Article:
The route of administration has been recognized as an important variable for drug interactions.
When evaluating a published report of a potential drug— drug interaction, it is important to consider the variables that are likely to affect the magnitude of the interaction. Perhaps most fundamental to understand is the dosing regimen used in the study or case report.
The dosing regimen of the object and precipitant drug can influence the potential for the interaction to produce a clinically significant change in patient response. Dosing regimens encompass several variables, such as route of administration, size of dose, frequency of dosing, separation of doses of object and precipitant drugs, and attainment of steady-state plasma concentrations.
Effect of Object Drug Dosing
The dose of the object drug, combined with its systemic clearance, will determine where on the concentrationresponse/ toxicity curve the patient is prior to the addition of the precipitant drug. A patient with a high object drug concentration who receives a clearance inhibitor is more likely to experience an adverse effect compared with a patient with a low, preinteraction object drug concentration. Similarly, administration of a single dose of an object drug will not provide the same insight into the risk of the interaction as the presence of a steady-state object drug concentration. If the pharmacologically active compound of the object drug is a metabolite, the metabolite’s steady state should be achieved both before and after precipitant drug administration. In case reports, it is important that a stable dose of the object drug has been administered prior to administration of the precipitant drug so that steady-state concentration is achieved.
The route of administration has been recognized as an important variable for drug interactions. An obvious example is the absence of first-pass metabolism when an object drug is administered intravenously. This accounts for the typically smaller magnitude of response for interactions when the object drug is administered intravenously compared with oral dosing. With few exceptions (eg, topical steroids), topically applied object drugs have limited systemic activity and are usually minimally affected by precipitant drugs.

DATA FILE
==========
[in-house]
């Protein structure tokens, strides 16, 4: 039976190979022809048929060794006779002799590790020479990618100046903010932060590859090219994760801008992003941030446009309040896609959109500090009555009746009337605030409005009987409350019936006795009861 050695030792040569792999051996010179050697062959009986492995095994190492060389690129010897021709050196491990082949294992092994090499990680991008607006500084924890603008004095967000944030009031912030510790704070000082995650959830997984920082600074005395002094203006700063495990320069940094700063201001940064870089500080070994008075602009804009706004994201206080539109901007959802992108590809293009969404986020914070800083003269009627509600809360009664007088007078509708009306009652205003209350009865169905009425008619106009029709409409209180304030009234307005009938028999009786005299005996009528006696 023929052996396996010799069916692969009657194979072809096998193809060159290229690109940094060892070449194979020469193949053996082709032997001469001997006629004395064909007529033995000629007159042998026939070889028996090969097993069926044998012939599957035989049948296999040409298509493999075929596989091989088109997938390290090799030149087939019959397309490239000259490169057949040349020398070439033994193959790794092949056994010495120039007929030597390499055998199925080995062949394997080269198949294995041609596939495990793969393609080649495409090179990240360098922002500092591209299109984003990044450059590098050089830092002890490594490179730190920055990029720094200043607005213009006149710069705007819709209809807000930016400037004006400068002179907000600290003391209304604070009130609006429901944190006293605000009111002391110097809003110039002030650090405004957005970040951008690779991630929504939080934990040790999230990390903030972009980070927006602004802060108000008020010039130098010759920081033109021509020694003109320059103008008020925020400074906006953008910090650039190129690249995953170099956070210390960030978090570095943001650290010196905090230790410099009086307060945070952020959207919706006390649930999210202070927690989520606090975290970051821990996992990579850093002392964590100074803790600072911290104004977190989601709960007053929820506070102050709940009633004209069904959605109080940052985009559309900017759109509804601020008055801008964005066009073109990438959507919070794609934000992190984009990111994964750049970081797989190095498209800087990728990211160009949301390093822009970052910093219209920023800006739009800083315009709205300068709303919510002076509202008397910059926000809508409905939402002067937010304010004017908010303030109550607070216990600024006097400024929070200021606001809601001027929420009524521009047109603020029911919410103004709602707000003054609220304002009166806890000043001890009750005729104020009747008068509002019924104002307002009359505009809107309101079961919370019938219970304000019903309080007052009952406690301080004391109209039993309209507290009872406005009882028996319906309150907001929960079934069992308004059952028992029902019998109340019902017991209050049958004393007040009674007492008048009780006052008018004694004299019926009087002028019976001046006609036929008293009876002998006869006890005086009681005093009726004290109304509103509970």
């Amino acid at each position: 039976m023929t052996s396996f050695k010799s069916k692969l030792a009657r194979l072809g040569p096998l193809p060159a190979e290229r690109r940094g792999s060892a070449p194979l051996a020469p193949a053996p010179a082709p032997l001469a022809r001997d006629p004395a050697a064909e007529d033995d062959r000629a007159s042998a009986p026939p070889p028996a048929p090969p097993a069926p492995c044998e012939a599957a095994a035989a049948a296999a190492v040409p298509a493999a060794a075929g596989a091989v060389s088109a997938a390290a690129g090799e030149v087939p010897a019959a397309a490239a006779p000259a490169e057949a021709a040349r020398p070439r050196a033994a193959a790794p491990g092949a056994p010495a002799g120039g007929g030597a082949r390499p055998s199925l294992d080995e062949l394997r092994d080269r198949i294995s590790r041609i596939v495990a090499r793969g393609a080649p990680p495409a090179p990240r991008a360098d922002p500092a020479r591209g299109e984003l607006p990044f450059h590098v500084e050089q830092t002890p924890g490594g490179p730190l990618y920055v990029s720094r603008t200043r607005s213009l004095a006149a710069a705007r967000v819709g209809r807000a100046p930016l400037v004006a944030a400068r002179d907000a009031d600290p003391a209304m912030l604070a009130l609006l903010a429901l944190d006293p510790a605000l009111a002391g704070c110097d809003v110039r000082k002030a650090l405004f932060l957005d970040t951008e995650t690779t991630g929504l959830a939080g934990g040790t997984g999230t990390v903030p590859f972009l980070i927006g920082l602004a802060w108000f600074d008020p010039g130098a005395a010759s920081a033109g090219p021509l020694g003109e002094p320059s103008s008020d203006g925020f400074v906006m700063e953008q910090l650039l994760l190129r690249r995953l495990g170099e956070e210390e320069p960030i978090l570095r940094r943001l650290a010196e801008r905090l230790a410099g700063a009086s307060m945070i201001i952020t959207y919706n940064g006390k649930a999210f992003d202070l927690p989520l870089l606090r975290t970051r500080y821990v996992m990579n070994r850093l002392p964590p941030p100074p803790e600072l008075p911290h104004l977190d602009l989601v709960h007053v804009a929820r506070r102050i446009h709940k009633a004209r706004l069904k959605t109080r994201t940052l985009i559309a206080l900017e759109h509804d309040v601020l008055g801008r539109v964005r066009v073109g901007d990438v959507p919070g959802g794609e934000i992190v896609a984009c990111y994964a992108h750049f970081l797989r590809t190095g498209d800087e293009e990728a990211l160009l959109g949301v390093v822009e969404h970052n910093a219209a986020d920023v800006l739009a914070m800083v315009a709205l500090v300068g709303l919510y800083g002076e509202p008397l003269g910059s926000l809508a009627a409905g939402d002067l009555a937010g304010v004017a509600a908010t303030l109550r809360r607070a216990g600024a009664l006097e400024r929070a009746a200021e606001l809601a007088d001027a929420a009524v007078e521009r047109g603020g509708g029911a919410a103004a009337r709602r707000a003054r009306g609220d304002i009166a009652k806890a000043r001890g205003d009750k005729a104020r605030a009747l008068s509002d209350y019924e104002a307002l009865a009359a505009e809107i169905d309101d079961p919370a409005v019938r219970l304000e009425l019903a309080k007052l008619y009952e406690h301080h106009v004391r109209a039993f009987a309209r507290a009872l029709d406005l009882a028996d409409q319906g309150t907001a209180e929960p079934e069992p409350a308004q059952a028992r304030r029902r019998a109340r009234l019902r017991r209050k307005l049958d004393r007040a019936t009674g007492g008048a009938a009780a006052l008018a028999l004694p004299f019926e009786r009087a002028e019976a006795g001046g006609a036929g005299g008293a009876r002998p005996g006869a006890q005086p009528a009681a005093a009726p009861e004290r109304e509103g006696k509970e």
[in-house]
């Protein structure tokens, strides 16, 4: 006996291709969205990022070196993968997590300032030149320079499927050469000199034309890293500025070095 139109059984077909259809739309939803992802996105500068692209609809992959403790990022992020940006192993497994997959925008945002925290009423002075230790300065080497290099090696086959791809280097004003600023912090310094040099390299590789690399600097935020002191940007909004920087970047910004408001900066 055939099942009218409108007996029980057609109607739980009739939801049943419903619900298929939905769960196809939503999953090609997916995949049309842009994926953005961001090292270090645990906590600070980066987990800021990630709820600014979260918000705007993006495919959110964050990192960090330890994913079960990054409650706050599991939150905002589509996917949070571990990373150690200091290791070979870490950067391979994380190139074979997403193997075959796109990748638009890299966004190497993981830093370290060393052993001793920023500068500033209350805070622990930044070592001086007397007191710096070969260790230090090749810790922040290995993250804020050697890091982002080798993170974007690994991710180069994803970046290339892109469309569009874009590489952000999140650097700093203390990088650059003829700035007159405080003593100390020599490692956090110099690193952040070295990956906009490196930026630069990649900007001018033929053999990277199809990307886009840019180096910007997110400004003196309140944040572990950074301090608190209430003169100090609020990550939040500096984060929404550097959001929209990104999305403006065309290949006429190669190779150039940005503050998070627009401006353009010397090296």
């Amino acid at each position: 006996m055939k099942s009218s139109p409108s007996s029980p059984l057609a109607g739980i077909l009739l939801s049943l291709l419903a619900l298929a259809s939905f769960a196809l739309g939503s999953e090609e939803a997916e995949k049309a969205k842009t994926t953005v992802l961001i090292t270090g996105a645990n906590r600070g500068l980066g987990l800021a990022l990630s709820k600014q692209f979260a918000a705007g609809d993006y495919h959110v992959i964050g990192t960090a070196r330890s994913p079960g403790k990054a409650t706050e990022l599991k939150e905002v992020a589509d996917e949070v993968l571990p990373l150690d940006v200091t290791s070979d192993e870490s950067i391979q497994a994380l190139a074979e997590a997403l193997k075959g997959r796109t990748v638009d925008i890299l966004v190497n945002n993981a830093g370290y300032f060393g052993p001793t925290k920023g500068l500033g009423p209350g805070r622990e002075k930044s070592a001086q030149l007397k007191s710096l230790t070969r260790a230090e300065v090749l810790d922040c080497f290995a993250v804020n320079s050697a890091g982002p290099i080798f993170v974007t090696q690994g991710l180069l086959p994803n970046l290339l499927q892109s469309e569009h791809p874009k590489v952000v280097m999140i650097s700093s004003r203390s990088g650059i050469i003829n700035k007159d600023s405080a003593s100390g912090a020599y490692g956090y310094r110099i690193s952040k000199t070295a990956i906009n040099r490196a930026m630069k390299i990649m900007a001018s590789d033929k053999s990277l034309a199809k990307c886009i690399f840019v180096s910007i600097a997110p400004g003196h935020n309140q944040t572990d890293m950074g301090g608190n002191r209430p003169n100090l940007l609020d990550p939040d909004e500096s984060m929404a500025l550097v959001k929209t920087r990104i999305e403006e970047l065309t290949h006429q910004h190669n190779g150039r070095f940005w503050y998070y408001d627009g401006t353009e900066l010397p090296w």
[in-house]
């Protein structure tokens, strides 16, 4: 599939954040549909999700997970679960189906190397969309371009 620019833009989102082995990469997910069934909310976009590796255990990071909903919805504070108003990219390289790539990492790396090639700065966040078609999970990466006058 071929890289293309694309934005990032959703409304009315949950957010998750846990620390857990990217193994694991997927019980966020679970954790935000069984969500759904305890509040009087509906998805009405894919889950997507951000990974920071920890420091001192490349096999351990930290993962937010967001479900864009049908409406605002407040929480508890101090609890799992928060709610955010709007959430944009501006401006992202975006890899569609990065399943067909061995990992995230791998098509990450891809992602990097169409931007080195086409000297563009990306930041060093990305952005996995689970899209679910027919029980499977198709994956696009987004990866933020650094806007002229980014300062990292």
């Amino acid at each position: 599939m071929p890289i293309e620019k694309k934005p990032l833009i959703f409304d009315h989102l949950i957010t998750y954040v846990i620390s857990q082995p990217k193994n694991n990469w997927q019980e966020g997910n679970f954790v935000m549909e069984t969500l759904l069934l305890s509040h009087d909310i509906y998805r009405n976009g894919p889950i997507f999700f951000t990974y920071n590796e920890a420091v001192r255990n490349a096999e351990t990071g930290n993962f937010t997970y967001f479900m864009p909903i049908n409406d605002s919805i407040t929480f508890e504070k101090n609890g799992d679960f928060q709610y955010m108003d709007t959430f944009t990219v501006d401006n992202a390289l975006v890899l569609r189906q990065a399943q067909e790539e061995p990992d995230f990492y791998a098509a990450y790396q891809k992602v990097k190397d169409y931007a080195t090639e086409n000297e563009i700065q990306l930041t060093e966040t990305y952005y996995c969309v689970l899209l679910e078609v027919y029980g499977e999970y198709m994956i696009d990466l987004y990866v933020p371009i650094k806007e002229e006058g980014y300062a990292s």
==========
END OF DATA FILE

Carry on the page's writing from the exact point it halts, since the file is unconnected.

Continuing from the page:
Effect of Precipitant Drug Dosing
In general, the higher the dose (concentration) of the precipitant drug, the greater is the magnitude of the effect on the object drug. Cimetidine is well known for its dose-dependent enzyme inhibition, which increases as the daily cimetidine dose increases from 400 mg to 2400 mg.1-3 Differences in the concentration of the precipitant drug probably account for a large amount of the interpatient variability observed with drug interactions.
For precipitant drugs that act by inhibiting the elimination of the object drug, maximum inhibition is unlikely to occur until steady-state concentrations of the precipitant drug are achieved. This will require repetitive dosing for 4 to 5 halflives of the precipitant drug. If steadystate concentration of the precipitant drug is not achieved, the magnitude of the interaction is likely to be underestimated. Also, if the inhibitor is a metabolite of the precipitant drug, the time to reach maximum inhibition will be prolonged until the metabolite accumulates to steady state. For example, fluoxetine (and its inhibitory metabolite norfluoxetine) required a longer time to produce CYP2D6 inhibition than paroxetine.4
If the precipitant acts as an inducer of the object drug’s elimination, in addition to achieving steady state of the precipitant drug, additional time is necessary for induction to occur. Depending on the inducer, 7 to 21 days may be required for maximum induction to be achieved.5-7 The new, postinduction steady-state concentration of the object drug will then be achieved over 4 to 5 half-lives. Since the half-life of the object drug following induction is often shorter than the preinteraction half-life, the new steady state may occur quicker after completion of induction.
In general, the most reliable drug interaction studies employ repeated dosing to achieve steady state with both the object and precipitant drugs. Doses of the precipitant drug should reflect its usual therapeutic range. Occasionally, the dose of the object drug is reduced prior to the co-administration of the precipitant drug to lessen the risk of toxicity to the subjects, with plasma concentrations adjusted accordingly. Drug interaction studies done with low-dose or non— steady-state protocols may not reflect the true potential of the interaction to alter patient response.
Drs. Horn and Hansten are both professors of pharmacy at the University of Washington School of Pharmacy. For an electronic version of this article, including references, if any, visit www.hanstenandhorn.com.